This has been one of those books I finish in record time and not because of its few pages but because I was extremely intrigued by what I was getting from it. Or maybe what it got out of me.
Robin Sharma, the author, uses fictional characters to tell a story of how you can use the unlimited potential in your mind to practically enjoy every day of your life.
Julian Mantle is a hotshot lawyer from New York who rolls a 7 figure payday, drives a bright red Ferrari, owns mansions all over the United States… well you get my point. Then something happens to him and he decides to quit his practice and moves to the Himalayas where he stays with a group of monks who then gladly share with him their teachings.
He shares these teachings with his former law partner John.
Here are some points that really stood out for me:
Embrace the present.
My grandmother drilled this in me as soon as I could understand what it meant, and I couldn’t emphasize enough on the satisfaction it brings.
The book explains how living in the now and savoring the gift of the present brings a lot of peace and contentment. Thinking about the past or the future while in the present distracts us from what we have been set to do at that time.
Selflessly serve others.
Some of the greatest human beings to ever walk the face of this earth dedicated their lives in service of others. Mother Teresa, Nelson Mandela, Mahatma Gandhi, Martin Luther King, Jesus Christ… I could go on…
Serving a need of someone in need should be in our nature. Putting a smile on a sad face, feeding the hungry, dressing the warm, giving a hug to someone who needs it, and many more. All these should be acts that we seek to practice every day.
Respect your time.
Time slips through our hands like grains of sand, never to return again. Those who use time wisely from an early age are rewarded with rich satisfying lives.
Julian Mantle explains to his former law partner how simplifying your life by focusing on your priorities and letting go of the things that do not matter brings deep satisfaction.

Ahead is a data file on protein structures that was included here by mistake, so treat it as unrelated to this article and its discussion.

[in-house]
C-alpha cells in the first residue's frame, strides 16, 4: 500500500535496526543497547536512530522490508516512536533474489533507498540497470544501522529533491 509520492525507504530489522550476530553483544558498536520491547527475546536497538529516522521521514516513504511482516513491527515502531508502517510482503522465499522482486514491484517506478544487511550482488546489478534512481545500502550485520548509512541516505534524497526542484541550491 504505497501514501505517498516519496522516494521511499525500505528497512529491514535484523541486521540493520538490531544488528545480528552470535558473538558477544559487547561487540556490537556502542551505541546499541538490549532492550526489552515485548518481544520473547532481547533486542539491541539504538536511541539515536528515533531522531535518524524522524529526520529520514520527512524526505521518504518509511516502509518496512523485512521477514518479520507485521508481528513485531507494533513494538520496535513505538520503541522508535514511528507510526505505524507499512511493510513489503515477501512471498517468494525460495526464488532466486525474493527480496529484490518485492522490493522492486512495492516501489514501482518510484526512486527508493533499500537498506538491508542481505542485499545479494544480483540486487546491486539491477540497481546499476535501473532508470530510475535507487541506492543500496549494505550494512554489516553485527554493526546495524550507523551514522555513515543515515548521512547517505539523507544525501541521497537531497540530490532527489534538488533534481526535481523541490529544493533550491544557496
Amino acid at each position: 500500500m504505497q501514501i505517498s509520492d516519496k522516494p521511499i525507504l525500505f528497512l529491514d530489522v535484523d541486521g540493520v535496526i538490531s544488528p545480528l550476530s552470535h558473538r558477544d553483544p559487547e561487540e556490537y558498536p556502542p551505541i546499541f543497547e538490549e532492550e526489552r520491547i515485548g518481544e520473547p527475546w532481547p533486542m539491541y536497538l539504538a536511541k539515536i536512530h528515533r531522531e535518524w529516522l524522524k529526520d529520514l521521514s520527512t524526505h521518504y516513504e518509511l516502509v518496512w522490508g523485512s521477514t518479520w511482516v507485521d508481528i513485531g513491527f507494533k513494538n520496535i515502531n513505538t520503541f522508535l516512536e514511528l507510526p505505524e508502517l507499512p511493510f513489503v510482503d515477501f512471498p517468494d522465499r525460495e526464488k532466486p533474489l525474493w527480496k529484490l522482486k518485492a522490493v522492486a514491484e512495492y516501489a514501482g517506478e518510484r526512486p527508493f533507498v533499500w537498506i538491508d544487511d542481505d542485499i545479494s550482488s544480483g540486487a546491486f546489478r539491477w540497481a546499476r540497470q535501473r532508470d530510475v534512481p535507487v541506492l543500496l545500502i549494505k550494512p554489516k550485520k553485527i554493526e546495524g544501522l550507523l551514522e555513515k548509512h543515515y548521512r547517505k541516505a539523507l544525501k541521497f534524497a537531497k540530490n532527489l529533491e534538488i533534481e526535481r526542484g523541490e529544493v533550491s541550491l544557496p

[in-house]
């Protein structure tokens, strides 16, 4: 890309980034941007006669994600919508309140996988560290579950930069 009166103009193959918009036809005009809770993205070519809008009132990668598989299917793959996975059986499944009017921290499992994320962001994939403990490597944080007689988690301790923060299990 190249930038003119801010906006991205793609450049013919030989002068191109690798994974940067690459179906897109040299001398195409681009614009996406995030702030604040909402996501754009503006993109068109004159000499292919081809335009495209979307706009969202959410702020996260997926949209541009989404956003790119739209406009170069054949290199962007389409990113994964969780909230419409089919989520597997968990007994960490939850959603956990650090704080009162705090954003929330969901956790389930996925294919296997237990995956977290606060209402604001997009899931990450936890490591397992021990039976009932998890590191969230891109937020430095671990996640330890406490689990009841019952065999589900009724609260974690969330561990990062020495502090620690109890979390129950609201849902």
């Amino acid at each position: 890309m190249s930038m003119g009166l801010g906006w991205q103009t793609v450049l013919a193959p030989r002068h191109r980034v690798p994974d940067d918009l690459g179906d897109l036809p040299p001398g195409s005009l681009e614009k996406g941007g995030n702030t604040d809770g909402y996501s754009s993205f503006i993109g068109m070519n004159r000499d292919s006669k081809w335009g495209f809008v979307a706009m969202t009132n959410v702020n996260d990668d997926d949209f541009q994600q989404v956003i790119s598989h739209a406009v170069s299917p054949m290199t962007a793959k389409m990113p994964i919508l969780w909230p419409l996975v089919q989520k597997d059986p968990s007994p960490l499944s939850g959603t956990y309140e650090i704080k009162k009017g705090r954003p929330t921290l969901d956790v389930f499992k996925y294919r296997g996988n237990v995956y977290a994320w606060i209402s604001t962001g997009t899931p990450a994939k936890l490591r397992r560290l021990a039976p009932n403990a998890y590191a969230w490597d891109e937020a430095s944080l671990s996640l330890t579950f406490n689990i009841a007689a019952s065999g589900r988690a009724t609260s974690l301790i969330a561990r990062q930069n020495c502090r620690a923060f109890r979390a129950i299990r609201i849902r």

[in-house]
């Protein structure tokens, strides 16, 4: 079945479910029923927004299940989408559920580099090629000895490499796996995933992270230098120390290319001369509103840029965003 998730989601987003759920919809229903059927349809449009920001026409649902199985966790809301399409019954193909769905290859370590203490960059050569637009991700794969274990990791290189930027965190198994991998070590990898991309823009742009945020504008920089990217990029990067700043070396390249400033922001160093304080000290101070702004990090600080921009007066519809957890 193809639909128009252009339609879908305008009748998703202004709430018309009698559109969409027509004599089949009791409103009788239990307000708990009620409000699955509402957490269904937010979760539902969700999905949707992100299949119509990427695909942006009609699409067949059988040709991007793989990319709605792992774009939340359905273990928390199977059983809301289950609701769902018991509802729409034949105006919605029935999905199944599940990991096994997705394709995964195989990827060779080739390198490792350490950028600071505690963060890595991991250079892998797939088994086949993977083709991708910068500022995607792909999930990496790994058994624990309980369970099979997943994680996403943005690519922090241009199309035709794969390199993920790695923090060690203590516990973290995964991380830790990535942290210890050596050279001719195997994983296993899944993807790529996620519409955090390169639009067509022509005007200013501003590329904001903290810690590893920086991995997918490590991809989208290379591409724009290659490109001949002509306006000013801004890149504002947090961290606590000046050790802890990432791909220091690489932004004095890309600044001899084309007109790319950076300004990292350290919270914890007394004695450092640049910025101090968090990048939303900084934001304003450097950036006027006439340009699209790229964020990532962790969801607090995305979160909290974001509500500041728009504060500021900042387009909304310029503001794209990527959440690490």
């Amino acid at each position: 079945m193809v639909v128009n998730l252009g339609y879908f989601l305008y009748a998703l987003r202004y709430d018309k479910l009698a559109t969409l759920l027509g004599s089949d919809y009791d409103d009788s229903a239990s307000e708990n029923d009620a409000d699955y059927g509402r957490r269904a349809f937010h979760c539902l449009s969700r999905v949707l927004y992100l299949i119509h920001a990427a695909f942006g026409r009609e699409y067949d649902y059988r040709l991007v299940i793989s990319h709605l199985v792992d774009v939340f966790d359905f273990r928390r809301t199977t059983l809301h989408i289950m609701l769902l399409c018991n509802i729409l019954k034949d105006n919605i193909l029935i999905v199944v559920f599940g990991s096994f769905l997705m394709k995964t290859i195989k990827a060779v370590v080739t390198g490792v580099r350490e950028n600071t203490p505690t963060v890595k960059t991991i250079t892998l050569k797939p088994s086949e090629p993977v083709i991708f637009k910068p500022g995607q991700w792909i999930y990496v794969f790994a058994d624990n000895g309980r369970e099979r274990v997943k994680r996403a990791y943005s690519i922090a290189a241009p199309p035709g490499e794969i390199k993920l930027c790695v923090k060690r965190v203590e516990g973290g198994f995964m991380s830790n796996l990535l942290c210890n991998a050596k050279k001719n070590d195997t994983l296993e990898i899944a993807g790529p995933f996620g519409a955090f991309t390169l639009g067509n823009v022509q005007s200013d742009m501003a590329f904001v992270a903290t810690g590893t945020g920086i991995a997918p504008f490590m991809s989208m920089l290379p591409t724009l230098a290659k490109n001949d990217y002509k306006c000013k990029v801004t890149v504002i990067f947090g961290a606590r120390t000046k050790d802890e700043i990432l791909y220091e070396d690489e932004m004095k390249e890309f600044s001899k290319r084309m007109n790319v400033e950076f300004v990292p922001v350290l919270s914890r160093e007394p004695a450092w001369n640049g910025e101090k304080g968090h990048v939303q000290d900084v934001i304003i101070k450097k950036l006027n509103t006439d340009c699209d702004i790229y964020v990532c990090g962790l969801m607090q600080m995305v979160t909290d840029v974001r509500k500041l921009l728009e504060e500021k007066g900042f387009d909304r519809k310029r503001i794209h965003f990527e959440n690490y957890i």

A technique that one has to learn to master this is to have the courage to say “No”.
Live with discipline
Discipline is built by consistently performing small acts of courage.
Courage can be choosing to overcome the comfort of your warm snugly bed on a cold morning in order to get some extra work done I still struggle with this, or use the time to exercise or meditate. Courage is foregoing your comfort zone for what you believe is or will be good for you.
Follow your purpose.
The purpose of life is a life of purpose. Imagine waking up every day knowing that you will spend a major part of it doing what you love. That’s a “secret” to constant happiness.
Find that which you love and dedicate all of your time and energy into it.
As a bonus, your passion becomes worthy when in some way it improves or serves the lives of others.
Master your mind.
The most powerful thing in this world is the human mind. That is because it has the same power that created this world. The power to create. Our minds are what build our lives and determine our destinies. However mastering and controlling it is probably the most difficult task to do. I can attest. But once you have it down, once you chose what goes in and what gets blocked out, then you have the power to control how your life turns out down to a tee.
You will become luckier every day if your mind is prepared and conditioned to think of the world as filled with opportunities, and to think of pain as part of all journeys of success
The book explains the mind in the analogy of a garden with beautiful flowers. We choose what goes into that garden for the benefit of its flowers. I sometimes wish it was as simple as it sounds.
These are tips to practice every day in order to find contentment, happiness, success and peace in the time we spend on earth.
I hope you find them as helpful as I have.
Current read: Leader Who Had No Title by Robin Sharma